Beneath a Golden Veil

Beneath a Golden VeilBeneath a Golden Veil by Melanie Dobson
Genres: Historical
Published by Waterfall Press on November 8, 2016
Pages: 354
Also by this author: Shadows of Ladenbrooke Manor

 

Publisher’s Summary:

As elegant as the Sacramento residence she operates, Isabelle Labrie keeps her past concealed, like the treasure she hides under the Golden Hotel. It’s 1853, the heyday of the California Gold Rush. Isabelle is full of hope, staking her claim on the city’s refined clientele and her future on a sweetheart’s promise to marry her when he returns from the gold fields. Then, unexpected guests—fugitive slaves seeking safe passage to the North—force her to confront her past and reconsider her path.

While Isabelle learns to trust God’s provisions, a law student in Virginia must confront his father’s cruelty and rescue a young slave from his family’s tobacco plantation. As the two escape to freedom, and Isabelle risks everything to harbor runaway slaves, the past and present are set on an inevitable collision course—one that reveals hidden treasures of the heart.

I have come to expect compelling, quality writing when I start a new Melanie Dobson novel, and Beneath a Golden Veil completely meets those expectations. I’ve not read many novels that talk about California in this time in history that pay more attention to slavery rather than the Gold Rush. While that is portrayed as well, the foggy nature of California law regarding slavery is the more unique aspect of this novel, one that is brought vibrantly to life.

Though California was a free state in the 1850s, those that owned slaves could certainly still visit and conduct business there without repercussion and, sadly, of course, could still own another person as “property.” Isabelle Labrie, owner and proprietor of an upscale hotel in the city, knows that even though slavery isn’t legal there, there is still a huge risk in helping runaways on their way to freedom. She is a woman beyond her time, but not unrealistically so. Her demeanor fits the time period, yet her bravery is inspiring.

That Dobson chooses to base the key characters on real-life historical figures only adds to the realism of their actions.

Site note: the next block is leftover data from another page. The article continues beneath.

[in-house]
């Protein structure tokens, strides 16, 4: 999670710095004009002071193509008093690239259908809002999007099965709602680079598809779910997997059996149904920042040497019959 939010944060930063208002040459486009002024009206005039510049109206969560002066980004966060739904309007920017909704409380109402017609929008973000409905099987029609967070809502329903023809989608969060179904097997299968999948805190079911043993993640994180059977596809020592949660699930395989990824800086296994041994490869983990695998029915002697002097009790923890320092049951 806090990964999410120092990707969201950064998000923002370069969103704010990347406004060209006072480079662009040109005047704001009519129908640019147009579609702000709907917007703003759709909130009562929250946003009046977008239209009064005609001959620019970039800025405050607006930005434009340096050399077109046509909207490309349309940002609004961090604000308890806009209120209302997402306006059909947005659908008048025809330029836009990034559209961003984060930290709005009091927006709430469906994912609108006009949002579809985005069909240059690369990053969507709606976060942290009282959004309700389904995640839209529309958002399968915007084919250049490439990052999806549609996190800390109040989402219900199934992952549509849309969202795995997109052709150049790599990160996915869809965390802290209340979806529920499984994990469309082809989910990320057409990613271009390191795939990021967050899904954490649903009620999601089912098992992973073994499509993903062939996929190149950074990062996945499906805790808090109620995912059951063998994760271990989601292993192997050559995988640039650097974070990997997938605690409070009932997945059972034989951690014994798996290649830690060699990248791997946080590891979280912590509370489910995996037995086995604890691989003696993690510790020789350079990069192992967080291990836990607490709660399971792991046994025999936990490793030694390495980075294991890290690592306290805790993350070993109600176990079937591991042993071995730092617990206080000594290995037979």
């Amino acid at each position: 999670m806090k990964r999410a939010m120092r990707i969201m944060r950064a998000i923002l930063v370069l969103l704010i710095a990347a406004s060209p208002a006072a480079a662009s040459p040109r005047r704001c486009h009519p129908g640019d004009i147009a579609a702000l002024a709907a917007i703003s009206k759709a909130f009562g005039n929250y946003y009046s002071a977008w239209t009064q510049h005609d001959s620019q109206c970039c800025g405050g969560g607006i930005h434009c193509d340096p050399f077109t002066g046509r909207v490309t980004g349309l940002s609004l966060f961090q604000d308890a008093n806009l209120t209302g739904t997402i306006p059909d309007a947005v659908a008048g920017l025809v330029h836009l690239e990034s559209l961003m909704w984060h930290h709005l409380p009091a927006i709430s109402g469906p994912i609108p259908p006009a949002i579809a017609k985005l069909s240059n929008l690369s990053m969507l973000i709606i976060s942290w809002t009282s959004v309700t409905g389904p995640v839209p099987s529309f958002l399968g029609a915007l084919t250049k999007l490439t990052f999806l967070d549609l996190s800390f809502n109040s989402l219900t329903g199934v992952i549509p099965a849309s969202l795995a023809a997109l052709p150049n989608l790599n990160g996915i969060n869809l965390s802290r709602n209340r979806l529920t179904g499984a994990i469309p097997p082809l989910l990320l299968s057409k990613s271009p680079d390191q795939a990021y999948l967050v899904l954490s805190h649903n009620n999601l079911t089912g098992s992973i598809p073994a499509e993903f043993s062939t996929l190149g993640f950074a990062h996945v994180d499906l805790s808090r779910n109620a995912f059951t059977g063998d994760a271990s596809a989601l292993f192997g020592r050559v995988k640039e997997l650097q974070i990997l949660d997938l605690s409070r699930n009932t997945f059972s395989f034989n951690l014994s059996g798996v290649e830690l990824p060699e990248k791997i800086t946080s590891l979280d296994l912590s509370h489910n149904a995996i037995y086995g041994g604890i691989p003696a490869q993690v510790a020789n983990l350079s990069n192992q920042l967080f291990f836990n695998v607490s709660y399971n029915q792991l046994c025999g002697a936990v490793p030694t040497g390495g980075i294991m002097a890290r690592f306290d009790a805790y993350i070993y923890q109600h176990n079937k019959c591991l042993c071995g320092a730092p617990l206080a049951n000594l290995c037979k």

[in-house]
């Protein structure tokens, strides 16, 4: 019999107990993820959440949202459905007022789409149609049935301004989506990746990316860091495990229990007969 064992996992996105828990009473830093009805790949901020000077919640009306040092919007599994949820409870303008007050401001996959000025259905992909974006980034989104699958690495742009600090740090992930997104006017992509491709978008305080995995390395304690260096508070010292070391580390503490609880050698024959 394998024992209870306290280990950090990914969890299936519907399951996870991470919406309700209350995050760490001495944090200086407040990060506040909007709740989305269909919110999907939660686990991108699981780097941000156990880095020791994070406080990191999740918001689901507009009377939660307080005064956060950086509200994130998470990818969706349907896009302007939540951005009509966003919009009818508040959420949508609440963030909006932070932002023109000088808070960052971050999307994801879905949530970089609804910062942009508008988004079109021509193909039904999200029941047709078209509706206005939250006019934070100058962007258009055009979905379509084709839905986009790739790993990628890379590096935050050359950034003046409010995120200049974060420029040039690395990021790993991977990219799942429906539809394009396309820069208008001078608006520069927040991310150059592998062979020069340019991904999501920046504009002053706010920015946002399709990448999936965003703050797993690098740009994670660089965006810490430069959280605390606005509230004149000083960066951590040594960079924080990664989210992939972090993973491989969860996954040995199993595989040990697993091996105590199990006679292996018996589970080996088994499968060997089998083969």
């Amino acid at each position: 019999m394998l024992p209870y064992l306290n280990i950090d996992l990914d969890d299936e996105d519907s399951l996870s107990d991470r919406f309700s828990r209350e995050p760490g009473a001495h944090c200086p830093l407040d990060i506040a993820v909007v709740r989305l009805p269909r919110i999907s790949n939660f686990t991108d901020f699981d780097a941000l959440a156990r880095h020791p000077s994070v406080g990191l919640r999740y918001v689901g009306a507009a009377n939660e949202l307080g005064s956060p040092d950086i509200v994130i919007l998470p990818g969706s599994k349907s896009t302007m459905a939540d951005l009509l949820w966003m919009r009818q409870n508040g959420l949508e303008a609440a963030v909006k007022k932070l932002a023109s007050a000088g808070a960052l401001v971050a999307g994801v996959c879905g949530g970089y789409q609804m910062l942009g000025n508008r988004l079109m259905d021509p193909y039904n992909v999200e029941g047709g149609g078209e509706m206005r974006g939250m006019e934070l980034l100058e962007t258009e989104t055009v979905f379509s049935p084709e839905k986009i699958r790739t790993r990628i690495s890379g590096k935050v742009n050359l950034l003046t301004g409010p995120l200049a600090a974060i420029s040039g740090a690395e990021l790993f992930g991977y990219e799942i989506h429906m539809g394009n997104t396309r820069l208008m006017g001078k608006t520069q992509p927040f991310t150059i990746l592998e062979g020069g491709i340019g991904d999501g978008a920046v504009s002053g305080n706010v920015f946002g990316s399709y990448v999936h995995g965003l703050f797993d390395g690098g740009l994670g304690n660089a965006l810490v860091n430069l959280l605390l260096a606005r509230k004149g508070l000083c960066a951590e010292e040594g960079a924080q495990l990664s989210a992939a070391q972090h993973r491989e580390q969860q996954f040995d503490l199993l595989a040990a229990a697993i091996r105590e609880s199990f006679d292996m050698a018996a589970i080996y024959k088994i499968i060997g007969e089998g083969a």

California provides a strong comparison to Scott’s Grove in Virginia, where Alden Payne can’t condone his family’s actions as slave owners. As a law student and firm believer in the liberty of all, he rescues a young slave, Isaac, from his family plantation, fearing that Isaac would face the same fate as his childhood best friend. California appears to be a beacon of hope, and his journey there is fraught with danger and uncertainty. On top of this already harrowing journey, there is someone tracking them – Isaac’s former owner, who has allowed a near delusion to take over in his mind in his manic search.

The past and present of each character intersect vividly, and though some pieces begin to come together throughout the story, exactly how they are all connected does not become clear until the end. Isabelle’s true bravery is not fully realized until the latter half of the story, though there are certain hints that led me to realize it beforehand. Alden perhaps undergoes the biggest development throughout the story, making many personal sacrifices in order to do the right thing. That Dobson chooses to base the key characters on real-life historical figures only adds to the realism of their actions.

The story testifies to the horror of slavery, paying homage to those that fought against it and honoring those that had to live through it.

Since this is a story about slavery, there are several scenes and things spoken about that will sadden any reader. The author does not sugarcoat or make things appear pleasant when they shouldn’t appear so. I never thought that the language pushed too far, but rather it provides an authenticity to the narrative. The story testifies to the horror of slavery, paying homage to those that fought against it and honoring those that had to live through it. Through these characters, I both saw and mourned the loss of lives, liberty and untapped merit of those who never got to live in freedom.

Though this new novel didn’t replace my favorite Dobson novel just yet (that remains to be Chateau of Secrets), it is so worth the read. The only way that history will not repeat itself is by not allowing ourselves to forget it and by remembering and honoring those who lived through these horrific times. I appreciate that she tackles a bleak time in United States history with both sensitivity and realism. And definitely don’t skip out on the Author’s Note – it truly adds the richness of her research and the historical figures paid homage in the story. Melanie Dobson has a fan for life in this reader, and I eagerly await her 2017 release.

Add a Comment

Your email address will not be published. Required fields are marked *